Roasted butternut squash and sage pesto
¼ cup sage, chopped
4 tbsp olive oil
1 garlic clove, smashed
¼ cup Parmesan cheese, grated
2 small butternut squash
2 tbsp olive oil
Honey or maple syrup
1 tsp salt
½ tsp cayenne pepper
This colourful dish highlights the sweetness of butternut squash, but balances it with savoury, herbaceous pesto.
Food52 has been a huge source of inspiration, comfort, and beautiful meals since I first discovered it. I can always rely on this website to find lovely recipes, like this butternut squash dish that has been a frequent offering on my dinner table since I stumbled upon the recipe
I enjoy this recipe because it has so much flavour, and so few ingredients. It allows the individual tastes of butternut squash, sage, and garlic to really shine, and can be easily adapted depending on what you like, and what you have in your kitchen.
- Preheat oven to 450F
Peel the butternut squash, and scoop out the seeds. Cut it in half, lengthwise, and then cut crosswise into wedges.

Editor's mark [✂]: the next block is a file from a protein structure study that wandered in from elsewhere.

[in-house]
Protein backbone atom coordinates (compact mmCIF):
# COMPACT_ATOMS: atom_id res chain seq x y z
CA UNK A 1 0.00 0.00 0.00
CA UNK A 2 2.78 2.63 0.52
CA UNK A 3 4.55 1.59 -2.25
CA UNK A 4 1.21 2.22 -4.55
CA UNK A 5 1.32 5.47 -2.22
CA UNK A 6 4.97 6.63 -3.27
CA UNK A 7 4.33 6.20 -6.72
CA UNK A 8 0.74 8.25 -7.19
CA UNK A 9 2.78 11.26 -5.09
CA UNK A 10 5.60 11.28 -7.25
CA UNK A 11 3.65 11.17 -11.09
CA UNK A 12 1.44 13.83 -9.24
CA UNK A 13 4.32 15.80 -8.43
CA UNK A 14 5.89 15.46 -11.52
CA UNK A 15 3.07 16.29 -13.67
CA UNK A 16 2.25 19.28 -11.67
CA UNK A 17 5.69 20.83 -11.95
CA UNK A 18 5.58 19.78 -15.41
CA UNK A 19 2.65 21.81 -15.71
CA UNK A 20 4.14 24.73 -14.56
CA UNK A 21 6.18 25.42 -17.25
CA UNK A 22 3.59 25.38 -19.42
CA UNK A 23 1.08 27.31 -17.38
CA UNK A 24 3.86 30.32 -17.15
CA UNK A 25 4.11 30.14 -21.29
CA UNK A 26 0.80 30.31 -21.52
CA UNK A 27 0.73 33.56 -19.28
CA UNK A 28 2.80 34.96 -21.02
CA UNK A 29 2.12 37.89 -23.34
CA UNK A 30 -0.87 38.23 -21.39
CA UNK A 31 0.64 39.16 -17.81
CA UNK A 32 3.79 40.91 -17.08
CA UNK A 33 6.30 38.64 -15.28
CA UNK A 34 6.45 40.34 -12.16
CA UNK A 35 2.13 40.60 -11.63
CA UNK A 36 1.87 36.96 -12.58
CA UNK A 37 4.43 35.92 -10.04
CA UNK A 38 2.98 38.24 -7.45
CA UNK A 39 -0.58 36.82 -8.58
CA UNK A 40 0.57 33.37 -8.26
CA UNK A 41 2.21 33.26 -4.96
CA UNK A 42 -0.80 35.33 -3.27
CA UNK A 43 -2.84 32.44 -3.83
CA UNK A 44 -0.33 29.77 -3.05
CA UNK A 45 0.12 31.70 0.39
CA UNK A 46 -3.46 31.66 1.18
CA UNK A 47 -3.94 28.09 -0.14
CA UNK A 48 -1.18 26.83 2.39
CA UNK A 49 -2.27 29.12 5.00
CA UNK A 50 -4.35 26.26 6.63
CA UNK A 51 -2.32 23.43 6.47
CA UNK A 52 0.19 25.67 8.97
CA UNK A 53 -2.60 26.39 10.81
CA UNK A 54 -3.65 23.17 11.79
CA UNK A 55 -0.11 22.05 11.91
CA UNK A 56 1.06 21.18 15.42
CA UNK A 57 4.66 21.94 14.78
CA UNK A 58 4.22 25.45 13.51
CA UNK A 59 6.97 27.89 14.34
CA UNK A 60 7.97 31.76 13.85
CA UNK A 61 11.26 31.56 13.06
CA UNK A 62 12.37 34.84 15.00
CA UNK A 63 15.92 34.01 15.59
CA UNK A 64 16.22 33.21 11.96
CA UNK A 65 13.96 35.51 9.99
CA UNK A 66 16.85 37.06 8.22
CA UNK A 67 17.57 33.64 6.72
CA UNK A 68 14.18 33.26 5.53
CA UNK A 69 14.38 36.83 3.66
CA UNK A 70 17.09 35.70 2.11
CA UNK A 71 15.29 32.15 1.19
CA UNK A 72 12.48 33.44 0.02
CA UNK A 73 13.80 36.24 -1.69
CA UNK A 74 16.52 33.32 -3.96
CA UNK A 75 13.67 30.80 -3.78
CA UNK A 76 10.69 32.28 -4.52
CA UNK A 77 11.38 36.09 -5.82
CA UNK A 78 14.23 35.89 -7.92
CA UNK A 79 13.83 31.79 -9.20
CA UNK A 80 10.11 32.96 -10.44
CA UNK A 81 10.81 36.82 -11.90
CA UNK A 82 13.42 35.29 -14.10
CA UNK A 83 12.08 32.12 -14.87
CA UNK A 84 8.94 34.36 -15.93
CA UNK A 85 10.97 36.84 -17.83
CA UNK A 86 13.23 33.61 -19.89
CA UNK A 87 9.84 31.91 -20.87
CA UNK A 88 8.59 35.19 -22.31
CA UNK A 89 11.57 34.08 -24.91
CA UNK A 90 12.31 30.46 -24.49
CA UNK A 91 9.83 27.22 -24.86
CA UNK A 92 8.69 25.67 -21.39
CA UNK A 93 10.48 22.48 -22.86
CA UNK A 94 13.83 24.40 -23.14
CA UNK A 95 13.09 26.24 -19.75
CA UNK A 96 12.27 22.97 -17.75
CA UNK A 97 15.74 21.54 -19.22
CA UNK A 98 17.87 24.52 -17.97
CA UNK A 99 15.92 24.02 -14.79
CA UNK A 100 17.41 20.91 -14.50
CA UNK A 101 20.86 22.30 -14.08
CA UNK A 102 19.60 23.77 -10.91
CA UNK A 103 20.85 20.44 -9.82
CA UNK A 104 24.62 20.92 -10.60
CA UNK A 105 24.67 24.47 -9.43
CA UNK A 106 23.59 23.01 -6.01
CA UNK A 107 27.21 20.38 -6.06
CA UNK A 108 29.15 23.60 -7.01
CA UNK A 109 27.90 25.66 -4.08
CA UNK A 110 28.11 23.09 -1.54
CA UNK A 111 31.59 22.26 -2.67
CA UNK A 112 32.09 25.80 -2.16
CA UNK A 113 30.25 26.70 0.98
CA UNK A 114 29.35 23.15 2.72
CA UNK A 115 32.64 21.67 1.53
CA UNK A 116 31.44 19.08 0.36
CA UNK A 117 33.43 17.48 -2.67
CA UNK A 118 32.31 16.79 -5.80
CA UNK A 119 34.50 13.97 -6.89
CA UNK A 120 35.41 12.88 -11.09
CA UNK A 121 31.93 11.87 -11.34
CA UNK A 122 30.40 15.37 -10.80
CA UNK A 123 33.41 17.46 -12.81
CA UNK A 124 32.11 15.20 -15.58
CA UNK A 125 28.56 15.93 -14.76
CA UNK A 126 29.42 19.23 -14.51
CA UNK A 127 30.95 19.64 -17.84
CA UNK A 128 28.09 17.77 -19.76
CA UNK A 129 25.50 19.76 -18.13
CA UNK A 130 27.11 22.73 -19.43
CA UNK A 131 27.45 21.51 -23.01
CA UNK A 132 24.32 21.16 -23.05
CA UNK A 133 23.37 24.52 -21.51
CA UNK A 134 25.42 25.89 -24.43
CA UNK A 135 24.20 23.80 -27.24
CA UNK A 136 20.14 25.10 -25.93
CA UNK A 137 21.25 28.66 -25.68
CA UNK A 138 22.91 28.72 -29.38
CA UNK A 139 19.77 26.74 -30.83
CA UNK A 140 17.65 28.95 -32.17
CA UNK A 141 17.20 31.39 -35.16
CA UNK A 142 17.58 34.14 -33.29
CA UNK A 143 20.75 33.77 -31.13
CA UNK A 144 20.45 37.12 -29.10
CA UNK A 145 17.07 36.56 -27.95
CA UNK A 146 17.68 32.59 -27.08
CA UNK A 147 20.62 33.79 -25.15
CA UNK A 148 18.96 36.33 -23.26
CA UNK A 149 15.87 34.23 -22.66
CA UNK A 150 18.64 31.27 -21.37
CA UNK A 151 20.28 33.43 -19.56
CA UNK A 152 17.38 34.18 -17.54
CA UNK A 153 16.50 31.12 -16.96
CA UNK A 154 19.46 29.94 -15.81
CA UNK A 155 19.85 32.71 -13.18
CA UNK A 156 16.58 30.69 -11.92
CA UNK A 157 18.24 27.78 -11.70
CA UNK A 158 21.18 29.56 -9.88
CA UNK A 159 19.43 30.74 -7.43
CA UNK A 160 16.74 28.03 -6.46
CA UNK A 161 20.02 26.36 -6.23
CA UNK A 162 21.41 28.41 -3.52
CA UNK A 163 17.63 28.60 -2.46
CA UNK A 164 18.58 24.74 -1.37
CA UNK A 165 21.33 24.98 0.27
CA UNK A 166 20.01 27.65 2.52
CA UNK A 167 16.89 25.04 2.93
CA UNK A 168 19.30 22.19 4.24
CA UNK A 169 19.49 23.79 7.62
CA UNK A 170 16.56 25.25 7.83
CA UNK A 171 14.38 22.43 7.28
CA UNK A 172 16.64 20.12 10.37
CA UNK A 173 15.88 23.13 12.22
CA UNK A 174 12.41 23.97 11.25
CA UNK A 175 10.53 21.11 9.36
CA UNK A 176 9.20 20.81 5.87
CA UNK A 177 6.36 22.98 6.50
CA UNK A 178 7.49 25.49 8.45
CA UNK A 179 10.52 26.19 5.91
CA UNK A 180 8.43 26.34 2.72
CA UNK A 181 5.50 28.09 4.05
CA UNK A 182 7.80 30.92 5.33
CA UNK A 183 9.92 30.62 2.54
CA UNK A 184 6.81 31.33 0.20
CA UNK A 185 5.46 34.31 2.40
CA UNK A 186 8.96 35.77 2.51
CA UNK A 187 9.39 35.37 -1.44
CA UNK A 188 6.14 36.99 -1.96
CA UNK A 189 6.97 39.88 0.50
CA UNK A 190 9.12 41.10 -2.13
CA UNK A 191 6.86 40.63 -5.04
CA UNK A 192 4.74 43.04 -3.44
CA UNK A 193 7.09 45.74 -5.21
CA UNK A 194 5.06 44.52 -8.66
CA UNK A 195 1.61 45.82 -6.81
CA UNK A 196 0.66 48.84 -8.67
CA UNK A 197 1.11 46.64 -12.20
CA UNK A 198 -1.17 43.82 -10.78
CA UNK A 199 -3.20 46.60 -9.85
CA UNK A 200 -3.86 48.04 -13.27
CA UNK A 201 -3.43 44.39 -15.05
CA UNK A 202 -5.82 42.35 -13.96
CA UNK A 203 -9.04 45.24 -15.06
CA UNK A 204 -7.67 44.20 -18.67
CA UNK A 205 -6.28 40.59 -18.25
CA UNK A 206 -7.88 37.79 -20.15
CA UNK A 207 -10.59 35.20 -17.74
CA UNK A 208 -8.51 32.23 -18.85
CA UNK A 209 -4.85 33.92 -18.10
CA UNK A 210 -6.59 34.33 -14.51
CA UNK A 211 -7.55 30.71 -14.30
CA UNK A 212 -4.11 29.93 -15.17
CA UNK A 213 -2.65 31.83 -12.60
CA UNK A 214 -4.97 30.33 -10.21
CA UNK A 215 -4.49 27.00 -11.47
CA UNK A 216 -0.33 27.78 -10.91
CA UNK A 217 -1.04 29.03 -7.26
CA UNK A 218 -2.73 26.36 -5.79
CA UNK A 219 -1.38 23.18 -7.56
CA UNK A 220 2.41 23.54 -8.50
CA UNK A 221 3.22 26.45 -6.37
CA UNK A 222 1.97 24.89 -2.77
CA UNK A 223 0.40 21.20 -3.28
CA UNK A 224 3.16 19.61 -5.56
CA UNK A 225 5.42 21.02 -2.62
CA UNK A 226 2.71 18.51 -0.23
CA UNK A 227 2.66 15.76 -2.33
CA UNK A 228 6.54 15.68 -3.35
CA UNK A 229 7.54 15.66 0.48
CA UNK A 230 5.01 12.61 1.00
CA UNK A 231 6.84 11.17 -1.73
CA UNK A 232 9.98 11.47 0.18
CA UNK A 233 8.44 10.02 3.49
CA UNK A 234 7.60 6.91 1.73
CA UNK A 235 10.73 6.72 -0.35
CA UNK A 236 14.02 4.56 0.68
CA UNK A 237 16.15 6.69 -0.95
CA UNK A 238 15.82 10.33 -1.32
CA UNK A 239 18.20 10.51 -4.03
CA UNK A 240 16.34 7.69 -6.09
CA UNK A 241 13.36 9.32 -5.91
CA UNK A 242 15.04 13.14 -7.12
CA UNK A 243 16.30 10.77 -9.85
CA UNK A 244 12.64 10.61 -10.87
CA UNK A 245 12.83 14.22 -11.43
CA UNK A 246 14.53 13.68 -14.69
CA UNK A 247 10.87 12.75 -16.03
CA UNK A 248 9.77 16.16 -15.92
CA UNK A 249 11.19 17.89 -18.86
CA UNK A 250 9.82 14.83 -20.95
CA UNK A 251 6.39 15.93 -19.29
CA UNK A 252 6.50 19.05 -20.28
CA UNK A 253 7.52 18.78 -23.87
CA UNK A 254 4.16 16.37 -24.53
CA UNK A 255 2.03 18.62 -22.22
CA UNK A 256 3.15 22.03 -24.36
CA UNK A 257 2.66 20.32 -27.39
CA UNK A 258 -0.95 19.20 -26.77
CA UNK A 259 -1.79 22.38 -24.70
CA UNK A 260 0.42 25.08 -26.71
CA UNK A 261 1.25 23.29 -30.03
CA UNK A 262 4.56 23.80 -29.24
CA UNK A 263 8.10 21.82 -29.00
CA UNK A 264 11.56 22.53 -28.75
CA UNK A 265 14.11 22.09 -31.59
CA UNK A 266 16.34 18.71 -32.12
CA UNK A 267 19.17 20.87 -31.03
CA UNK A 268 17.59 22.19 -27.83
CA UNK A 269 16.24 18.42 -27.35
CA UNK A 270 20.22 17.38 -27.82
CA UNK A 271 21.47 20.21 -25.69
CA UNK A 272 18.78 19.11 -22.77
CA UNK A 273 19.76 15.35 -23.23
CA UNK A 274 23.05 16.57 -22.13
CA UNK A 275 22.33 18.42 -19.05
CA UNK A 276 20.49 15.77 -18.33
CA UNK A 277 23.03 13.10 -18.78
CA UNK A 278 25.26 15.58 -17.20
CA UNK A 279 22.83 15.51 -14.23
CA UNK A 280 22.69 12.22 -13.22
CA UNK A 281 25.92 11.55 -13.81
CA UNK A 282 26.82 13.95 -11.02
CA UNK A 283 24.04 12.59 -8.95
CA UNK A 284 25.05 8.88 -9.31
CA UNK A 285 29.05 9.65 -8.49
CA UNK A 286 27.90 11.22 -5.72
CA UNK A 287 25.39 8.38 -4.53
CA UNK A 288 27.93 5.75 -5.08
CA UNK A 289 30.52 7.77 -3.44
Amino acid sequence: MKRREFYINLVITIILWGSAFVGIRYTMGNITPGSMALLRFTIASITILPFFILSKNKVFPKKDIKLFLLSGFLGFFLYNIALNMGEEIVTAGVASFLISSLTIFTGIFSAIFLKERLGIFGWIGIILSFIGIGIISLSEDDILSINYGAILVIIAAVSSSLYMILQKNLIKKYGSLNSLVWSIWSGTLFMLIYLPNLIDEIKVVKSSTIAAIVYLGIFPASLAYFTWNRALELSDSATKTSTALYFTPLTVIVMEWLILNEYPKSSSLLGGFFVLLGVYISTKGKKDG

Place butternut squash wedges on a cooking sheet, and drizzle with olive oil and maple syrup. Then, sprinkle salt and cayenne pepper.
Roast for about 15 minutes, and then flip each wedge to roast about 15 minutes more.
Meanwhile, heat the olive oil in a pan over low heat, and add sage and smashed garlic cloves. Once sizzling, add to the food processor with Parmesan, hazelnuts, a drizzle of additional olive oil, and salt. If you don’t have a food processor, you could finely chop the nuts, grate the Parmesan, and then mix everything in a bowl or mortar and pestle.
Once the butternut squash is nice and caramelized, arrange each piece on a plate, and cover with the pesto. Enjoy!
Further ideas and modifications
- While sage pesto pairs so nicely with butternut squash, feel free to use other culinary herbs, like basil for example.
- Hazelnuts offer a great flavour in this dish, but any nut would work, so be creative and use what you have.
This salad dressing is creamy and full of flavour. It is the perfect accompaniment to fresh, local, summer vegetables.
The flavours and aroma of rhubarb and Nootka rose are welcome signs of spring. In this recipe, we use a cashew tart as a base to allow these flavours to really shine.